Plummeting to new depths: Spectacular ice caves photographed for the first time deep beneath a Swiss glacier
By Alex Ward
These spectacular ice caves deep below a Swiss glacier have been mapped, photographed and surveyed for the first time.
A team of eight descended into the moulins – vertical shafts – below the Gorner Glacier near Zermatt in October.
Their work inside the remarkable icy caverns will help researchers get a better understanding of glaciers and their rate of melting.
Descending the depths: A team of eight climbed down the moulins - vertical shafts - in the Gorner Glacier near Zermatt in Switzerland
Photographer Robbie Shone, 32, was part of the team. He said: 'It was extremely spectacular. This was the first time I'd been in an ice cave and they were absolutely beautiful. They were a really bright blue.
'Ice caves are more impressive "normal" caves. They offer a completely different challenge. I'm now fascinated by them and would like to visit more.
'We were the first group to map these moulins and because the glaciers move around 15 metres (50ft) a year - they change every year. Because of this we will be the only people to see them in that state.
The team had to abseil into the moulins because the entrances were often vertical shafts that were up to 65ft deep. Mr Shone said: 'We were camping for six days and because of the heavy snow we spent two days digging a path down to the glacier.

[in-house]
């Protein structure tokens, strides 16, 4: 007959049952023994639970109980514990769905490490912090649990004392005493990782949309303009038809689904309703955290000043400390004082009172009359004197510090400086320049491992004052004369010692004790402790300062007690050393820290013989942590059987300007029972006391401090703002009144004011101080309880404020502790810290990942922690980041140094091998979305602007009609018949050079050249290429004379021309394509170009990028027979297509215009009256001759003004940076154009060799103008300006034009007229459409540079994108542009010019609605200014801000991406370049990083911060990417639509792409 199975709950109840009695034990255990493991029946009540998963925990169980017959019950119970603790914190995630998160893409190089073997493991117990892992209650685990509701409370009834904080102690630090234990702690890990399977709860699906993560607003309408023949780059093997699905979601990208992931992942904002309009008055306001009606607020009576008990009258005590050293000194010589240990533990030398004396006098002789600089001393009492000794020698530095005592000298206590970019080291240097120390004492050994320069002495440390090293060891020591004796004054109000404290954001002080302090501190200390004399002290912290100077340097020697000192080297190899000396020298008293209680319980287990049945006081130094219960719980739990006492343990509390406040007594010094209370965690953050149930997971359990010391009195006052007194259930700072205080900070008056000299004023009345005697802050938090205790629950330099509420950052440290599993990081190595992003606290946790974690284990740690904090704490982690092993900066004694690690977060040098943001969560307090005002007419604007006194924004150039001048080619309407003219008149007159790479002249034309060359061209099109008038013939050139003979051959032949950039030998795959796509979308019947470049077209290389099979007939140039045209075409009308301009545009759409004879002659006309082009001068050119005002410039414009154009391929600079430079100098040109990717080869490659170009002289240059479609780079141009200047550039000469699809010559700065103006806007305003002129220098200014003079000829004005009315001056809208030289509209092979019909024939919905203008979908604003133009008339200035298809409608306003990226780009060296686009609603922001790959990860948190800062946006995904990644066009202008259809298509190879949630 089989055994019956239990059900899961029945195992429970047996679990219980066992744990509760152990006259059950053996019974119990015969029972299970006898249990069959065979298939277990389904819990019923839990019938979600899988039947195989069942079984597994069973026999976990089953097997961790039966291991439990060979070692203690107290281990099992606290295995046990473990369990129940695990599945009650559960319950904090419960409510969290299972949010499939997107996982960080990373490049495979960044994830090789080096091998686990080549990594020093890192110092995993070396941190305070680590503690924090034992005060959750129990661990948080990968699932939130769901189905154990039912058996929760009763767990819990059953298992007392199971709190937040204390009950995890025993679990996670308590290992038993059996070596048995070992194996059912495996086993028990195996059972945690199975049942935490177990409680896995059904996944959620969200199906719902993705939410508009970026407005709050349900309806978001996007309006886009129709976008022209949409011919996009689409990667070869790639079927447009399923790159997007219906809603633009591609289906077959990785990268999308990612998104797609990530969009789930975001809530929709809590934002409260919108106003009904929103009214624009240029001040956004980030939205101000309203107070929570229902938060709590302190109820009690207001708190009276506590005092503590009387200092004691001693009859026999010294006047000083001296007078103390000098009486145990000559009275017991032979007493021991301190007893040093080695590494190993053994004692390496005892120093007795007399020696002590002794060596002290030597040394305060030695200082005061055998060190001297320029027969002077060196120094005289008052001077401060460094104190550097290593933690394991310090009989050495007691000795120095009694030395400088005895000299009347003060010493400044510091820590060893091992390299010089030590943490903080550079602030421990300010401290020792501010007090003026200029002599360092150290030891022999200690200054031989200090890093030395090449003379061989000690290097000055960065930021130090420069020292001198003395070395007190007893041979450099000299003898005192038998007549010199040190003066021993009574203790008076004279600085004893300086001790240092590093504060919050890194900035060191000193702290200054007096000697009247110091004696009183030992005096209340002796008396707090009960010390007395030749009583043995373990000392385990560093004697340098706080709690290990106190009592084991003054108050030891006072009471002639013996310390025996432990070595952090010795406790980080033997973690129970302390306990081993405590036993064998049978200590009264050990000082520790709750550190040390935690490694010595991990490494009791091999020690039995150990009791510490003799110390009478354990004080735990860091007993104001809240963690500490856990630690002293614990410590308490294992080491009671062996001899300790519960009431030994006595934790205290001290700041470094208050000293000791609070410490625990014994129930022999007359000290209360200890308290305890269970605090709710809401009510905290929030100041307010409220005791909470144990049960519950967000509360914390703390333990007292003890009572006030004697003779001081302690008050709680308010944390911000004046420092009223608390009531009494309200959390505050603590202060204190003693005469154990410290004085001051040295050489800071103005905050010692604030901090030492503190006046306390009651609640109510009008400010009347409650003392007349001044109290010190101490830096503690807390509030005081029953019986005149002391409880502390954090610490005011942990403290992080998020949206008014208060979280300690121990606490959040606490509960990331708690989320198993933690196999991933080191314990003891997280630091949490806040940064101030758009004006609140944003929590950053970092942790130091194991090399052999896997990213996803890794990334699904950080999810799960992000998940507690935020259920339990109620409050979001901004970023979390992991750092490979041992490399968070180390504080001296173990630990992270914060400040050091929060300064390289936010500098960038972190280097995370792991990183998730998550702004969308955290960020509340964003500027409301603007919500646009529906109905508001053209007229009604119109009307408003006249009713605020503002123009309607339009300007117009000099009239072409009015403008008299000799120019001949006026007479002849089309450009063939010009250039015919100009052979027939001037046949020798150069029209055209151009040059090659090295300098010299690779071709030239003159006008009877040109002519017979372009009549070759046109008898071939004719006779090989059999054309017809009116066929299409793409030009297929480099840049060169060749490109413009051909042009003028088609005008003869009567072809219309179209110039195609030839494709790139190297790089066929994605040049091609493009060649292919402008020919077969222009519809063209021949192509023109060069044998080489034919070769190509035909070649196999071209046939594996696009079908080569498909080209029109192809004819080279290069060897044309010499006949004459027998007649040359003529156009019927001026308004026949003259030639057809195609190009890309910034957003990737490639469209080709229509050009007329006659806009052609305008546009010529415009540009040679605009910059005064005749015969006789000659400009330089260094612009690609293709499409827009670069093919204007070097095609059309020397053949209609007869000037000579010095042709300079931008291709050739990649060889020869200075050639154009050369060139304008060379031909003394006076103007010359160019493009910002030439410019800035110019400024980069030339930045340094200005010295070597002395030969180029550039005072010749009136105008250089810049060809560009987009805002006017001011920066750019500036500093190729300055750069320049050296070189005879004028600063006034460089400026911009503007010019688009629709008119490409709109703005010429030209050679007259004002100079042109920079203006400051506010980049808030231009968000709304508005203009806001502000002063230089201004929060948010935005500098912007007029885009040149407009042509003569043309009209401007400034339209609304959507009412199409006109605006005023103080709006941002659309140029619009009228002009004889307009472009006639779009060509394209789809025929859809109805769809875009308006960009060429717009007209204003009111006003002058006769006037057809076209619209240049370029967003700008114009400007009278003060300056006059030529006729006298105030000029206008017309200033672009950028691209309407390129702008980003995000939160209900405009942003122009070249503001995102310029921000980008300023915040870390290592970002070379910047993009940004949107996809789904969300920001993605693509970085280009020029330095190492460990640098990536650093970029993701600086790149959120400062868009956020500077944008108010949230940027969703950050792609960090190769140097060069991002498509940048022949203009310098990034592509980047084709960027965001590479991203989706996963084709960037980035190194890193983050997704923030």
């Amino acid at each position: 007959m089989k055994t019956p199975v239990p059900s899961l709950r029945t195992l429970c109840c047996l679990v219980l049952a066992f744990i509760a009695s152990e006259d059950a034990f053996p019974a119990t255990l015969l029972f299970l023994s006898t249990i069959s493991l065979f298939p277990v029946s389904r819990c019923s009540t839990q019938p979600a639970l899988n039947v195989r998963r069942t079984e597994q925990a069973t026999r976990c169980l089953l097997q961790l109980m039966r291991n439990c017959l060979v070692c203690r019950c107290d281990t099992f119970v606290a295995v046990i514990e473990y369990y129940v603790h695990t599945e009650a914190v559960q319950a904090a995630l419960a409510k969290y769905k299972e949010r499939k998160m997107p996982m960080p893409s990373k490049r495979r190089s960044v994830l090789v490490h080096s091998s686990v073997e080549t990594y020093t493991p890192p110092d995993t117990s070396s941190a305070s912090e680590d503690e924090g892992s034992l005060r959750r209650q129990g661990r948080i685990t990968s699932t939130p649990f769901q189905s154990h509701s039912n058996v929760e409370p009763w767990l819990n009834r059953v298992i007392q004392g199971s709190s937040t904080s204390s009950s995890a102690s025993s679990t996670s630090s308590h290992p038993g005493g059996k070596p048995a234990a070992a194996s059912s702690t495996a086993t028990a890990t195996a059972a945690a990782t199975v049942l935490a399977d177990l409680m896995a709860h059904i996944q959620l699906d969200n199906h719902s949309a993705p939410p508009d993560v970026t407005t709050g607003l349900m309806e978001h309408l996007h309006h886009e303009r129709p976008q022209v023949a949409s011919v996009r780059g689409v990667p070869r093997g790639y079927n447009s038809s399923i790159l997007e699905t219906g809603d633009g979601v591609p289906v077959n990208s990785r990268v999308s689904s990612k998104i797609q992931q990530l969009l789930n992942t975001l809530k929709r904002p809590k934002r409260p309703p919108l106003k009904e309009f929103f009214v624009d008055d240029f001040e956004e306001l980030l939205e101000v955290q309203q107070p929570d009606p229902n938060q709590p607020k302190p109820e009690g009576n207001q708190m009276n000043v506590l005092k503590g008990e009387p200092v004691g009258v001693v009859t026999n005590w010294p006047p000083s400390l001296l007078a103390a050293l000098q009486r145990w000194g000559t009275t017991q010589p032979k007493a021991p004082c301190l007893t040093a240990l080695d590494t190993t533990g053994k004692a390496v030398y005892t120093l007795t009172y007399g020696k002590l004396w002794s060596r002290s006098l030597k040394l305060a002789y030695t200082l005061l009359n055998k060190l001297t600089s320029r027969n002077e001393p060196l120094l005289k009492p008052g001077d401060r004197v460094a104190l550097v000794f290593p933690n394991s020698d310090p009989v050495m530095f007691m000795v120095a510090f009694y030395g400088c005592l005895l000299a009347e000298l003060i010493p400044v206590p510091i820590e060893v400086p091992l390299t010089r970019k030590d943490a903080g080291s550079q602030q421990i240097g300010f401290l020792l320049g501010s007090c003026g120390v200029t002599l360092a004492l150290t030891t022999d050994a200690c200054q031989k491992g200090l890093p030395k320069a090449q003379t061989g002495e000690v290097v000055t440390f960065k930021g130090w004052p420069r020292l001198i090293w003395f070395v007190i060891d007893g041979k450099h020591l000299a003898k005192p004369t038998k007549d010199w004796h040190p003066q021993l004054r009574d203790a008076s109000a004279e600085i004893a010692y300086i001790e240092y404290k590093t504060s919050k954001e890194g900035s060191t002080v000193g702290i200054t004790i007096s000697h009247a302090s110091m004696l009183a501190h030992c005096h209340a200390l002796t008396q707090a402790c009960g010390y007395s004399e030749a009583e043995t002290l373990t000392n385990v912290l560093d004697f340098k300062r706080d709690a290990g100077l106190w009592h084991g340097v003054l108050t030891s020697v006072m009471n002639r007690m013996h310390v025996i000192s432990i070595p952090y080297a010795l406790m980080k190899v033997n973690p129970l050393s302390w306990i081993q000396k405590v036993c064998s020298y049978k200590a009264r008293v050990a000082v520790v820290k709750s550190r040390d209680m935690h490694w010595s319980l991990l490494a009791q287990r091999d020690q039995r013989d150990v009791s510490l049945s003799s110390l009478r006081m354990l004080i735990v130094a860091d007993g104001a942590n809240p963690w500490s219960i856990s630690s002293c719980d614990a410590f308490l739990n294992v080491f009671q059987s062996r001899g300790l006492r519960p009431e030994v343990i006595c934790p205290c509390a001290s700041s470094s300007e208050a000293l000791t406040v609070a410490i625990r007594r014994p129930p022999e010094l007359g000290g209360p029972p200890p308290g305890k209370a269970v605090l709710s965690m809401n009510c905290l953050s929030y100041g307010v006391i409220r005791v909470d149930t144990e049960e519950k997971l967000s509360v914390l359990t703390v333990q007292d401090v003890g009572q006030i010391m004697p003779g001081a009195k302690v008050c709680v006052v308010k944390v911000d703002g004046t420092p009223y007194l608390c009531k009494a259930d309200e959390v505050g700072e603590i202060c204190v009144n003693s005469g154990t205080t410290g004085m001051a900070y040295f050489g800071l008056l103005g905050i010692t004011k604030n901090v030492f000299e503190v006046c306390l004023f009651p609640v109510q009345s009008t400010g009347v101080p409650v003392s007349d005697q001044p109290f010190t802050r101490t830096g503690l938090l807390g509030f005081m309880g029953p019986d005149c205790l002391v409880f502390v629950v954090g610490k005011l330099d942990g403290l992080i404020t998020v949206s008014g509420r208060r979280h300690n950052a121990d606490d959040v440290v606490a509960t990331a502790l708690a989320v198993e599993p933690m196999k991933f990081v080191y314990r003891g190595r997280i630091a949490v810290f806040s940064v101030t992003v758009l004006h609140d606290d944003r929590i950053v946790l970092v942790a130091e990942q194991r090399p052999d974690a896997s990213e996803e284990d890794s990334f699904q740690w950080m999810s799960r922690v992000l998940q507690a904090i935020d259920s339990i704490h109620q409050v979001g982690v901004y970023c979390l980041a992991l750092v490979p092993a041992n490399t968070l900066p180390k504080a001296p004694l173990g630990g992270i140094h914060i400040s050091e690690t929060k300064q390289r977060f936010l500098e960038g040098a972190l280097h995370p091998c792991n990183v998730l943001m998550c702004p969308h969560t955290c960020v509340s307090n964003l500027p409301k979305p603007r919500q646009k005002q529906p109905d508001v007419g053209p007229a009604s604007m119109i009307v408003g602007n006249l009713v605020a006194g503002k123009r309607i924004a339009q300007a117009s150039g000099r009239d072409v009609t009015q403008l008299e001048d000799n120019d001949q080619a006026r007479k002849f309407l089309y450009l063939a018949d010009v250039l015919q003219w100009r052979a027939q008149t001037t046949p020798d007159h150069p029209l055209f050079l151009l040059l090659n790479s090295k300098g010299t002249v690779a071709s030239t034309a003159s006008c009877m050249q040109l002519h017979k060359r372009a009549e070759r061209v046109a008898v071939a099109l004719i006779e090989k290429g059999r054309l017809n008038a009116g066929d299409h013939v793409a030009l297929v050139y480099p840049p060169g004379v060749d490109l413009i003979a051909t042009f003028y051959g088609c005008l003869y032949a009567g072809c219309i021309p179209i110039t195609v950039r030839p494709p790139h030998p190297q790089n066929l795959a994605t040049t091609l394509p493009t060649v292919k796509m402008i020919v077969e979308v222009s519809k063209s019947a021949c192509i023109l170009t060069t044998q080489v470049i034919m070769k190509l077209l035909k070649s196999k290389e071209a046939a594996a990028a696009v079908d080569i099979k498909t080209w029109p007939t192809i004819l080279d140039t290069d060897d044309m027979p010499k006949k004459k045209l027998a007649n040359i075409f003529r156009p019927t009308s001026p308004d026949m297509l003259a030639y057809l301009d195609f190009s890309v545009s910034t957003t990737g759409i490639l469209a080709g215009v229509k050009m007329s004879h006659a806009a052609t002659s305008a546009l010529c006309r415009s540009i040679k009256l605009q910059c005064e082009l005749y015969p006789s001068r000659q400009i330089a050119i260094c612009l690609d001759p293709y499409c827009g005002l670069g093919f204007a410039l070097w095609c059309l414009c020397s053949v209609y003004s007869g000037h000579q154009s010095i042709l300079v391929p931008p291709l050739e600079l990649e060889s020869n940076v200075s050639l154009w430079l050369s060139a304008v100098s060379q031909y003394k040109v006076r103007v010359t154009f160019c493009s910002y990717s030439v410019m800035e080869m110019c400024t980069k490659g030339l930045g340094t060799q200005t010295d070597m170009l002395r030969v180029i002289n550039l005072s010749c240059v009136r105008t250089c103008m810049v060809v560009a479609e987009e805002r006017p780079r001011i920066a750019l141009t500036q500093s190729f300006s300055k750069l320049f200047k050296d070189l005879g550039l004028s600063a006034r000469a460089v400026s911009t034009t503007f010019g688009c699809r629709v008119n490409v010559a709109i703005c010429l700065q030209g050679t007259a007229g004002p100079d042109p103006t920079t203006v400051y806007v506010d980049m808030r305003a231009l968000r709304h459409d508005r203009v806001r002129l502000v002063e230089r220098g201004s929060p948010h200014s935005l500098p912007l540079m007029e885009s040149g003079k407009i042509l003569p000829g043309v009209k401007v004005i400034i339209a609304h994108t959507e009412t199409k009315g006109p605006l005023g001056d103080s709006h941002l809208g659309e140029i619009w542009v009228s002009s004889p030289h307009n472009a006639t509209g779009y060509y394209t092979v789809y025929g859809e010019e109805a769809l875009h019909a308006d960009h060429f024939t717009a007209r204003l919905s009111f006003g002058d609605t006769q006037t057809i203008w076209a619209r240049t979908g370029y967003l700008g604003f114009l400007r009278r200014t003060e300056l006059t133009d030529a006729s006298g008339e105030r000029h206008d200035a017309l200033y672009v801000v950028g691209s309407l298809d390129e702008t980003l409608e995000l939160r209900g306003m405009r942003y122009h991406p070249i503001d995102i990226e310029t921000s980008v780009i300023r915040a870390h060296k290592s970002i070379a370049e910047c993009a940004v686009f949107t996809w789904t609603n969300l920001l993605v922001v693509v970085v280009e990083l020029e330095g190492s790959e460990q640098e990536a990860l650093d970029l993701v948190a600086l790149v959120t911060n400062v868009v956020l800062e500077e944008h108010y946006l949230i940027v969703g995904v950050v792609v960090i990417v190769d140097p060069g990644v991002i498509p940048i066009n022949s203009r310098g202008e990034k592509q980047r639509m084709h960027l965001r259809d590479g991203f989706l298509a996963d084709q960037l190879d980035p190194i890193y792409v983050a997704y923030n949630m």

'Our camp was about an hour away from the glacier and we got up at 5am to get ready and then spent around eight hours on the glacier. The temperature varied - at night time it dropped down as low as -18 degrees. The trip was a complete success and will help researchers get a better understanding of glaciers' rate of melting.'
The Gorner Glacier is 8.7miles long and is the second largest glacial system in the Alps.
Inside the ice cave: The team's work will help researchers get a better understanding of glaciers and their rate of melting
Adventure into the deep: The team spent two days digging a path down to the glacier to reach the moulins on the expedition in October in what photographer Robbie Shone said was 'extremely spectacular'
The bright blue: The glaciers move about 50ft a year as they melt
Challenging temperatures: The team had to grapple with varying temperatures which could drop to -18 degrees at night time
A sight to behold: Mr Shone said he is now fascinated with the ice caves and wants to visit them again
Long route: The group camped about an hour away from the glacier and had to get up at 5am to get ready to spend around eight hours on the glacier each day
Steep slope: The ice caves presented a 'completely different challenge' to normal caves, Mr Shone said
Giant glacier: The glacier in Switzerland is 8.7 miles long and is the second largest glacial system in the Alps